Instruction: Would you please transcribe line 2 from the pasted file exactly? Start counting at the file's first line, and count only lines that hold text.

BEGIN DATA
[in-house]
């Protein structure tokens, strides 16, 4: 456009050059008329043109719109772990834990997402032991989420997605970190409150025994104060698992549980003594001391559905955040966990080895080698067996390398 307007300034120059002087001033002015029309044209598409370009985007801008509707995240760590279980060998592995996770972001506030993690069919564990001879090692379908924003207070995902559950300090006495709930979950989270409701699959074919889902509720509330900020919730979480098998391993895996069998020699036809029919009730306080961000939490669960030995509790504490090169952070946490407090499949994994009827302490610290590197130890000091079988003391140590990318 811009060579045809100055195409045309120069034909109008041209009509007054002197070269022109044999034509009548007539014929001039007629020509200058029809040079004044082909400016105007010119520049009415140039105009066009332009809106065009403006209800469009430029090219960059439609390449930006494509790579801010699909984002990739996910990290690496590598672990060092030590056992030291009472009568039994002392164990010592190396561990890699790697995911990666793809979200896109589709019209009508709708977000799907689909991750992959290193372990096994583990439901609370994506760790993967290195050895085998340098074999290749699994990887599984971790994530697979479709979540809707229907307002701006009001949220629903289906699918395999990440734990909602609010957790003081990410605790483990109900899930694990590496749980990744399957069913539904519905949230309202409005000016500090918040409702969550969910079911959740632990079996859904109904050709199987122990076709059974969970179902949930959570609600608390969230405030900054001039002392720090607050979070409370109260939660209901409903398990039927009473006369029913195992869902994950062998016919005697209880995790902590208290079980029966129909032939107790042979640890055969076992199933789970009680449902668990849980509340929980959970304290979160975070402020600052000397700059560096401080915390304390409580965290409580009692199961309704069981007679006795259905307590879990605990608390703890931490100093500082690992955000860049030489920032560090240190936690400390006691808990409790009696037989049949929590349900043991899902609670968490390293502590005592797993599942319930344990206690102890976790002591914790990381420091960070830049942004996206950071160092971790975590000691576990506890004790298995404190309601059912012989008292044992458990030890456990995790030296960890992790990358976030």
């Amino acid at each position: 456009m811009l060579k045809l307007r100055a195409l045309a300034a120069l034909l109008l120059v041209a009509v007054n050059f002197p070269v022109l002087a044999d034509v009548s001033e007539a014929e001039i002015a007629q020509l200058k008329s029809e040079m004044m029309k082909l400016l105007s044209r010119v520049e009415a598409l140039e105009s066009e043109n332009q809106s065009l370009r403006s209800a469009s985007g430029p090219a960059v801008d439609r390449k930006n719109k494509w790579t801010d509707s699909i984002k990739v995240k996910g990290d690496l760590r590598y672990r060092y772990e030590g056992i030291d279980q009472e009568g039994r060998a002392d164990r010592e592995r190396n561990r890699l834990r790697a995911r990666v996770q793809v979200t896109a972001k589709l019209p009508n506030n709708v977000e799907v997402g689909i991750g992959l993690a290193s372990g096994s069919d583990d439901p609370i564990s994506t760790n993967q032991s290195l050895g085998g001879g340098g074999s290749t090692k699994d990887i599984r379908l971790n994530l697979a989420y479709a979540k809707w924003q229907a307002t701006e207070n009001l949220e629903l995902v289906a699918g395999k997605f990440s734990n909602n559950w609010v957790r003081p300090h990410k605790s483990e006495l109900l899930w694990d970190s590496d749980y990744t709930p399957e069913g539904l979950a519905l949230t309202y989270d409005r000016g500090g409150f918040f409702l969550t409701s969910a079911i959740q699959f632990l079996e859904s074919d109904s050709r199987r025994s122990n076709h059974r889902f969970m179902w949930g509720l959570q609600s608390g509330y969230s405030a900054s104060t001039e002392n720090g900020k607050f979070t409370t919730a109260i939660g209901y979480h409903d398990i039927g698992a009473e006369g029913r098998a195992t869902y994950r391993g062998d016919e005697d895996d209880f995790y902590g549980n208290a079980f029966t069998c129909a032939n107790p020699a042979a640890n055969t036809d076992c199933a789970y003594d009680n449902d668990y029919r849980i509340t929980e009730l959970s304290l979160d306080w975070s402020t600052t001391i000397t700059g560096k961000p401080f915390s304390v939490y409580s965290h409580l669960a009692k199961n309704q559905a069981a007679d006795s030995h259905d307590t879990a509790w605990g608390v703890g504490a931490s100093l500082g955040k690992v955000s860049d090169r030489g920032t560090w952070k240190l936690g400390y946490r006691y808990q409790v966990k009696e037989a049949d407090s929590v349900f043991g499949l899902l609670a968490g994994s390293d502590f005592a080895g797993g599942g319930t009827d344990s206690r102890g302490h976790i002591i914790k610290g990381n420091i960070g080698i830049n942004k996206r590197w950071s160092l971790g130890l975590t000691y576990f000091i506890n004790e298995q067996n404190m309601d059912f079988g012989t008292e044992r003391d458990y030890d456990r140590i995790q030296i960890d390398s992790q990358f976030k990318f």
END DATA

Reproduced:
């Protein structure tokens, strides 16, 4: 456009050059008329043109719109772990834990997402032991989420997605970190409150025994104060698992549980003594001391559905955040966990080895080698067996390398 307007300034120059002087001033002015029309044209598409370009985007801008509707995240760590279980060998592995996770972001506030993690069919564990001879090692379908924003207070995902559950300090006495709930979950989270409701699959074919889902509720509330900020919730979480098998391993895996069998020699036809029919009730306080961000939490669960030995509790504490090169952070946490407090499949994994009827302490610290590197130890000091079988003391140590990318 811009060579045809100055195409045309120069034909109008041209009509007054002197070269022109044999034509009548007539014929001039007629020509200058029809040079004044082909400016105007010119520049009415140039105009066009332009809106065009403006209800469009430029090219960059439609390449930006494509790579801010699909984002990739996910990290690496590598672990060092030590056992030291009472009568039994002392164990010592190396561990890699790697995911990666793809979200896109589709019209009508709708977000799907689909991750992959290193372990096994583990439901609370994506760790993967290195050895085998340098074999290749699994990887599984971790994530697979479709979540809707229907307002701006009001949220629903289906699918395999990440734990909602609010957790003081990410605790483990109900899930694990590496749980990744399957069913539904519905949230309202409005000016500090918040409702969550969910079911959740632990079996859904109904050709199987122990076709059974969970179902949930959570609600608390969230405030900054001039002392720090607050979070409370109260939660209901409903398990039927009473006369029913195992869902994950062998016919005697209880995790902590208290079980029966129909032939107790042979640890055969076992199933789970009680449902668990849980509340929980959970304290979160975070402020600052000397700059560096401080915390304390409580965290409580009692199961309704069981007679006795259905307590879990605990608390703890931490100093500082690992955000860049030489920032560090240190936690400390006691808990409790009696037989049949929590349900043991899902609670968490390293502590005592797993599942319930344990206690102890976790002591914790990381420091960070830049942004996206950071160092971790975590000691576990506890004790298995404190309601059912012989008292044992458990030890456990995790030296960890992790990358976030």